Monday, July 21, 2008

ACMC 2008

Recently I attended the 2008 Australasian Computer Music Conference in Sydney, 10-12 July. I think this is still the only musical event in the region that combines refereed academic papers, artist talks and a festival. A real benefit of the conference is hearing talks from people whose work is then performed in the concerts. This isn't meant to be a detailed review, just a mention of some highlights for me.

The conference was held at the Sydney Conservatorium of Music, which was a great venue, with the talks, concerts and so on held in rooms adjacent to central atrium of the new part of the Conservatorium. It was smoothly organised by Anthony Hood, Robert Sazdov, Ivan Zavada, Sonia Wilkie and a team of helpers. I couldn't get to everything, but I still attended about 20 talks and 6 concerts in three days. Additionally, the conference linked in with Liquid Architecture's Sydney leg, the Liquid Architecture gigs providing late-light events for ACMC. Such late-night events have become a tradition for ACMC, but this is the first time Liquid Architecture has been involved.

The keynote speakers were Robert Normandeau from Montreal and Roger Dean from Sydney. Robert is a very well-known "acousmatic" composer. He devoted a lot of his keynote speech to a detailed discussion of his piece StrinGDberg. This piece was the last one in the concerts, and was certainly a highlight of the conference.

I had to miss part of Roger Dean's talk, but the part I did hear was fascinating. It was concerned with empirical psychoacoustic studies of various musical attributes, using electro-acoustic music as test materials. It seems that almost all such work is conducted using instrumental music, and Roger saw advantages in using music less familiar to many participants.

A few other talks that struck me: Warren Burt's comparing electro-acoustic composition to Sufism (given by video,as Warren couldn't attend); Ros Bandt's on her installation Sea Lament based on sounds associated with Japanese woman abalone divers, and especially the whistling noise they make when they reach the surface; Toby Gifford and Andrew Brown's talk describing a simple but effective method for detecting percussive attacks very quickly when they are buried in other sounds; and the talk by Andrew Sorenson and Andrew Brown entitled "A compositional model for the generation of orchestral music in the German symphonic tradition". Why would one want to do this? It turns out that the generation is in real time, with obvious application to games. Instead of trying to solve completely the problem, say, of chord progression, they so far have rough and ready versions of all the main musical components. The results weren't at all bad.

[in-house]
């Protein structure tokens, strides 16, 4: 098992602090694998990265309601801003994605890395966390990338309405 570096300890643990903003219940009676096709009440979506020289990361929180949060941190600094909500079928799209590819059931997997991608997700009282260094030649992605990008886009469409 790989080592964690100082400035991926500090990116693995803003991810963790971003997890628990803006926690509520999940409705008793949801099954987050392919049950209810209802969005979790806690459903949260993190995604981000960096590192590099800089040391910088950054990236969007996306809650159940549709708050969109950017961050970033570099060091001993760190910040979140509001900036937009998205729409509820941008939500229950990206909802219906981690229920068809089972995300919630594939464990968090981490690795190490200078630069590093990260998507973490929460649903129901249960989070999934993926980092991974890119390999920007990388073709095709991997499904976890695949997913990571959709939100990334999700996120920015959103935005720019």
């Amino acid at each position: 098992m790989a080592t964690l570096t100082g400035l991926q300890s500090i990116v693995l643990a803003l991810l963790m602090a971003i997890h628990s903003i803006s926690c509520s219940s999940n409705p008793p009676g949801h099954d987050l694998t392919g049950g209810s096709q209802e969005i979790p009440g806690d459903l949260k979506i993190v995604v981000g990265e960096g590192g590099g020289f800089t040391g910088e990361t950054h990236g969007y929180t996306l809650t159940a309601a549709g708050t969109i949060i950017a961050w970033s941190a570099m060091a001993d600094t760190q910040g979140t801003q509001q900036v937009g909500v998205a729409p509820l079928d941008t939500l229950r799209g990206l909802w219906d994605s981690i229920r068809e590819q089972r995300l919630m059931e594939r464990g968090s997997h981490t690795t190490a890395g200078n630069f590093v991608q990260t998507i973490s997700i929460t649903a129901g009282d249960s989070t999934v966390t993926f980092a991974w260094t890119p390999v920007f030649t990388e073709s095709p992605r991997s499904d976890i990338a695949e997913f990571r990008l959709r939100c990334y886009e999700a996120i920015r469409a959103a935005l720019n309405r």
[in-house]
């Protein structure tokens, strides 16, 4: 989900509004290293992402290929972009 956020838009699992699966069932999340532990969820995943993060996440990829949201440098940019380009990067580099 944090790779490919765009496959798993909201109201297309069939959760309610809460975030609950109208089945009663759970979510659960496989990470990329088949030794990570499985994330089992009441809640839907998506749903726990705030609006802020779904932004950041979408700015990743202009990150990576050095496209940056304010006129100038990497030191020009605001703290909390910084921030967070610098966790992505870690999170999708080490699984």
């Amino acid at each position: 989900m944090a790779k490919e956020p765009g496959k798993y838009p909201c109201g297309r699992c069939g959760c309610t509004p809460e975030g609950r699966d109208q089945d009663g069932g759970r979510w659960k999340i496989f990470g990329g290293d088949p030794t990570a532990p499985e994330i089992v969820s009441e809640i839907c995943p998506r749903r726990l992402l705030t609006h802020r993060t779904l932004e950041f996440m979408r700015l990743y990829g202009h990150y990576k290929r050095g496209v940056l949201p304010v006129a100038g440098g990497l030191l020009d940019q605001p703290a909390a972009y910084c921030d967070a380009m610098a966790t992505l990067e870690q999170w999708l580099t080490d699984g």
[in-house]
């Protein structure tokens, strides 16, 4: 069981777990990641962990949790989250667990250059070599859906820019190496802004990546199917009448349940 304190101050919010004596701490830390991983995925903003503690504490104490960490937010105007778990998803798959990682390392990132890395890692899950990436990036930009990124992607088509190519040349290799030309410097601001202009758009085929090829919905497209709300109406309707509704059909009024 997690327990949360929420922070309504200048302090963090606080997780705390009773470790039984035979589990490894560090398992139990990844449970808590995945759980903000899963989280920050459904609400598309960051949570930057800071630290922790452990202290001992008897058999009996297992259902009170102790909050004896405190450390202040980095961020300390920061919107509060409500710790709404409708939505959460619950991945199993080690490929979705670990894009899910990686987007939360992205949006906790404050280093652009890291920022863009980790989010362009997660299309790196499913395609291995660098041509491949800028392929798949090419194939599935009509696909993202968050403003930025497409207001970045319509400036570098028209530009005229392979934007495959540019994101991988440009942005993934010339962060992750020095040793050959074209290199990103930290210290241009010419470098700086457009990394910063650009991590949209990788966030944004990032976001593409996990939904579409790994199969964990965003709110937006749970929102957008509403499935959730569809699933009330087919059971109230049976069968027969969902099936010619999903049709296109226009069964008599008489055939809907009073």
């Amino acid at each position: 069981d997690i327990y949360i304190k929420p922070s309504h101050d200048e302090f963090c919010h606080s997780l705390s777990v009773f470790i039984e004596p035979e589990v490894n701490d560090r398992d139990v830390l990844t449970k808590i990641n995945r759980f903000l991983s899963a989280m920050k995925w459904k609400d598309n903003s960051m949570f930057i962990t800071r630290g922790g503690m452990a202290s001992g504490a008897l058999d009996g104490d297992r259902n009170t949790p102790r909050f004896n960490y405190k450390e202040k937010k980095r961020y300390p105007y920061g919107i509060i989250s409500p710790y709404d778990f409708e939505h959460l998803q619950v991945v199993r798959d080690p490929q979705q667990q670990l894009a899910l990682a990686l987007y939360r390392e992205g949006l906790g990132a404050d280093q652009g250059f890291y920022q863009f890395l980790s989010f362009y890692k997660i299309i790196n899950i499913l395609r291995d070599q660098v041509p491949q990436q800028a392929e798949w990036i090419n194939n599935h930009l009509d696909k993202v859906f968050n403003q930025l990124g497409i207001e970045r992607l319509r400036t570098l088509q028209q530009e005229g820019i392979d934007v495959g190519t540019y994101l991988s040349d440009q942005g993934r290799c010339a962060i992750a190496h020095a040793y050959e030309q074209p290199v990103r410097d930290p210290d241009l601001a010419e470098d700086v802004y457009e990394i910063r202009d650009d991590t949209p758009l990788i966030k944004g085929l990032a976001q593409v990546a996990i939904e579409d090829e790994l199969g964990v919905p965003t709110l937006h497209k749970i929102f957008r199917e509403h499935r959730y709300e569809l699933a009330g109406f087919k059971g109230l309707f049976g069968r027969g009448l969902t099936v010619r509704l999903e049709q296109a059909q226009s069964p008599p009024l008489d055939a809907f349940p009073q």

From the concerts I have already mentioned Robert Normandeau's StrinGDberg. Of the other tape pieces I would mention the long and compelling piece Ombres, Espaces, Silences by Giles Gobeil, composed in stereo and ably diffused over the conference 16-channel system by Conservatorium student Henrique Dib. Remarkably, this was Henrique's first public diffusion. Also the 1969 piece Continuum, by the pioneer Tristram Cary, known for his work on Doctor Who, and a long-time resident of Adelaide, who died recently. This work held up extremely well.

Among the live performances I would mention the engaging Hands on Stage by Chi-Hsia Lai, using a small table with a translucent top, a webcam underneath, and microphones attached. The webcam interpreted shadows cast on the table as control information for sound manipulation, and additionally we saw projected a modified version of what the webcam was seeing. Another novel interface was the electronic sitar of Ajay Kapur, coupled with a head-mounted controller. The work, Anjuna's Digital Raga, was very enjoyable. Unfortunately I had to miss the workshop that Ajay gave about his work.

My favourite audio-visual work was Brigid Burke's Strings, involving complex projected images, live bass clarinet (played by Brigid), and electronically transformed sound. I also mention the strange work Po[or Symm]etry [Dra]in[s] [E]motion[s], by Mark Havriliv and Josh Dubrau. It consisted of an electronic chat session between the two performers, projected up on a screen and accompanied by sounds. But the chat messages were being transformed by a computer program, resulting in received messages looking like the title of the work.

I only engaged with two installations apart from my own Cloud Drum, Colin Black's "extended environmental guitar", which was documentation about a 15-metre long construction installed in remote locations associated with the explorer Ludwig Leichhardt, and Ros Bandt's Sea Lament mentioned above.

Of course there was a lot more. It was good to meet with old friends, but also good to see quite a few new faces. This is the sixteenth ACMC, and there seems to be plenty of energy in the community.

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